In particular, the sweeping marble stairways, with their ornate wrought iron work, are works of art in themselves, and are a joy to walk on.
The main galleries on the ground level are now of modern museum standards. Even visitor amenities – cloakroom, washrooms, bookroom – are beautifully modernised. Most beautiful is the restored garden contained within the two semi-circular arms of the museum. It is enfolded by the curving colonnade with exquisite mosaics inspired by Roman villas, and leads to one of the most peaceful little cafes in Paris. One enters the museum, from the maelstrom of Paris traffic outside, into an oasis of calm and luminous delight.
The visitor is so charmed and beguiled by this beautiful interior that it requires some effort to remember to look at art works. The collection is a heady mix of old masters, modern masters and applied arts. It is a ‘mini-Louvre’, offering a superb collection ranging from ancient Greek vases to Russian icons.
There are extensive collections of Old Masters, especially the Dutch masters of the Golden Age; such is Rembrandt’s Self-Portrait in Oriental Attire, of c.1631.
Most modern art movements are well-represented by unusual examples of their work. The French Neo-Classical Movement (1780s-1790s) is represented by J. L. David’s early masterpiece The Death of Seneca (1773). The French Romantic movement (1820s-1840s) is represented by the master, Eugène Delacroix, with his violently dramatic orientalist work The Fight of the Giaour and the Pasha, (1835). French Realism (1850s-1860s) is represented by Gustave Courbet, who was the headstrong, belligerent leader of the movement, battling the art establishment of the Second Empire during the 1850s and 1860s. He was also fascinated by female sexuality, as seen in the remarkable canvases, the erotically suggestive Young Women by the Banks of the Seine (1857) and The Sleepers, the latter showing a lesbian couple blissfully intertwined. Here, the Petit-Palais has provocatively placed them in relation to Clésinger’s erotic Woman bitten by a snake, whose titular snake-bite is a transparent excuse for the frank depiction of sexual ecstasy.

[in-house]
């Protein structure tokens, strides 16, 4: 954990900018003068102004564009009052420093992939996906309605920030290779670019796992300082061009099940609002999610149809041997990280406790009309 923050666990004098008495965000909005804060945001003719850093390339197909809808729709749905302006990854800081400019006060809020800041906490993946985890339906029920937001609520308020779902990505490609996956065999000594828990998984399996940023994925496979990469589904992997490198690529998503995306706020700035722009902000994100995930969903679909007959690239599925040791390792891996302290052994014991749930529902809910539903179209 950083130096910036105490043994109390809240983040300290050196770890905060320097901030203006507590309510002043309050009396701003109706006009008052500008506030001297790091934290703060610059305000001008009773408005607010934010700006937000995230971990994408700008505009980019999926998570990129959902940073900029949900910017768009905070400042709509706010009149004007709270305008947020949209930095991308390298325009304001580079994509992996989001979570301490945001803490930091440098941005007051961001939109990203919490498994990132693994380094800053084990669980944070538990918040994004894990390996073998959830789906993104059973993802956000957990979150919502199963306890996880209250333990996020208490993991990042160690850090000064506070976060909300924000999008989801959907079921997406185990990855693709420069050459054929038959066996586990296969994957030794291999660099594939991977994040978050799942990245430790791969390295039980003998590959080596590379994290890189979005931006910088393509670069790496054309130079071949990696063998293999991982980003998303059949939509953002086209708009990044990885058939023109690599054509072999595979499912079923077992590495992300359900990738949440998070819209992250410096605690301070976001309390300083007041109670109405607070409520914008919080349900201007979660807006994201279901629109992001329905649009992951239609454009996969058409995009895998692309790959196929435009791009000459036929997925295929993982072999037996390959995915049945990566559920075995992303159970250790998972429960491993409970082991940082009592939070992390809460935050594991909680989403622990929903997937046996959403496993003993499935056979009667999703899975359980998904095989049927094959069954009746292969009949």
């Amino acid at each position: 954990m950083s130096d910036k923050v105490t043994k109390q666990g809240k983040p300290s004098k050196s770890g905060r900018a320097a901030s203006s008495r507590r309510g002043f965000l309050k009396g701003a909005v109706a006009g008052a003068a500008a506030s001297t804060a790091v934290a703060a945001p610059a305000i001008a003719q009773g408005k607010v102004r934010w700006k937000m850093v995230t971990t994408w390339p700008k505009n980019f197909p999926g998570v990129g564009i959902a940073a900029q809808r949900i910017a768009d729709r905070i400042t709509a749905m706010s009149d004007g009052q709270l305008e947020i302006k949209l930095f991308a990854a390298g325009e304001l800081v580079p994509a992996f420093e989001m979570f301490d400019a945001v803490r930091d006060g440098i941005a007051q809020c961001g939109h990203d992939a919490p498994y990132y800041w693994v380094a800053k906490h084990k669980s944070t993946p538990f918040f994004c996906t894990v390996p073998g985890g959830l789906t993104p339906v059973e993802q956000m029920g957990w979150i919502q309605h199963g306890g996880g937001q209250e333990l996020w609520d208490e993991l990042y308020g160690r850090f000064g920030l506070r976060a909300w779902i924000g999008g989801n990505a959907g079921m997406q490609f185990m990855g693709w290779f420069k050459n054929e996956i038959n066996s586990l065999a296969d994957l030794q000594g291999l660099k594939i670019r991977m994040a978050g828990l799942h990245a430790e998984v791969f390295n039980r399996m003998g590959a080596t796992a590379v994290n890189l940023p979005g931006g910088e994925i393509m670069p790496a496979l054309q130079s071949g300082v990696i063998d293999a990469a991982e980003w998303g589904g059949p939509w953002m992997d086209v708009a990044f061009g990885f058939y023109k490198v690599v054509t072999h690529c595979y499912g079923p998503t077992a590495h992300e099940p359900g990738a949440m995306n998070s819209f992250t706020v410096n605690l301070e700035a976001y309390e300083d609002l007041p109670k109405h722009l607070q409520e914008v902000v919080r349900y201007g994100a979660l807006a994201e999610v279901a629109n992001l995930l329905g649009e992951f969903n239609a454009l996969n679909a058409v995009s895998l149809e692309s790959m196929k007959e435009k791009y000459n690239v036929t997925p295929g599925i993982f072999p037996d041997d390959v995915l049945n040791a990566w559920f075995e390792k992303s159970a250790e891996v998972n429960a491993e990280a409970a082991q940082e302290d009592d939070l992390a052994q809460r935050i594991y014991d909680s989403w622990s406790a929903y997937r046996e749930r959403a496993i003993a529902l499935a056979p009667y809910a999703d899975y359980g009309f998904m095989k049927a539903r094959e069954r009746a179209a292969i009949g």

Unusual insights into the Impressionist movement
The Petit-Palais collections offers unusual examples of Impressionist works. Sisley’s The Wood Sawyers is a rare depiction of proletarian labour in an art movement focused more on bourgeois recreation. Monet is represented by the powerful Setting Sun at Lavacourt, (1879-1880). The collection includes fascinating but neglected Impressionists, such as Luigi Loir, whose monumental canvas, Bercy During the Floods (1879), captures an aspect of Paris not commonly shown by his more famous peers. The French Post-Impressionist Movement is also well-represented by works such as Paul Cézanne’s Portrait of Ambroise Vollard, 1899 and Paul Gauguin’s The Old Peasant.
Insights into the Naturalist movement in literature and art
Modern viewers will be less familiar with an interesting strand of 19th-century art, Naturalism, and the Petit-Palais has a great deal to teach us. The term ‘Naturalism’ is problematic for the visual arts, because it is properly applied to the literary movement led by Emile Zola. Pictorial Naturalism corresponds closely to the gritty vision of modern society found in the novels of Zola. It focused on contemporary life, especially the lives of working people, depicting them with real respect and sympathy. Stylistically, it is almost photographic, conscientious in its description of reality.
The great age of Naturalism was the 1880s, when the Third Republic was trying to signal its sympathy for working people and to win them to democracy. It commissioned democratic artists such as Alexandre Steinlen to show workers carousing on the new national holiday, 14 July. André Gill visualised work scenes familiar to the public from Zola’s novels, as we see in his beautiful The Newborn (1881). Naturalist painting and literature interacted: Zola often observed paintings to get in the mood to write his gritty descriptions of modern life, while the painters, in their turn, read a few pages of Zola before picking up their brushes to paint.
These, and many other breathtaking treasures await us in Paris, when circumstances allow us to travel again.
Image top of page – May 12, 2020: Panoramic view of closed Petit-Palais museum during COVID-19 Lockdown in Paris (Credit UlyssePixel/Getty Images)
Dr Michael Adcock
Dr Michael Adcock is a social and cultural historian who specialises in the field of modern France. He has published works on the French Revolution with Cambridge University Press. Michael has over ten years’ experience in leading residential study tours in Paris and France. He has a strong interest in the interpretation of the arts in the context of the political and social moment in which they were created. Michael holds a Bachelor of Arts (Combined First-Class Honours in French and History), a Master of Arts (French History) and a Doctor of Philosophy (French History), all from the University of Melbourne. Michael led his first Academy Travel tour to Paris in 2006 and speaks fluent French.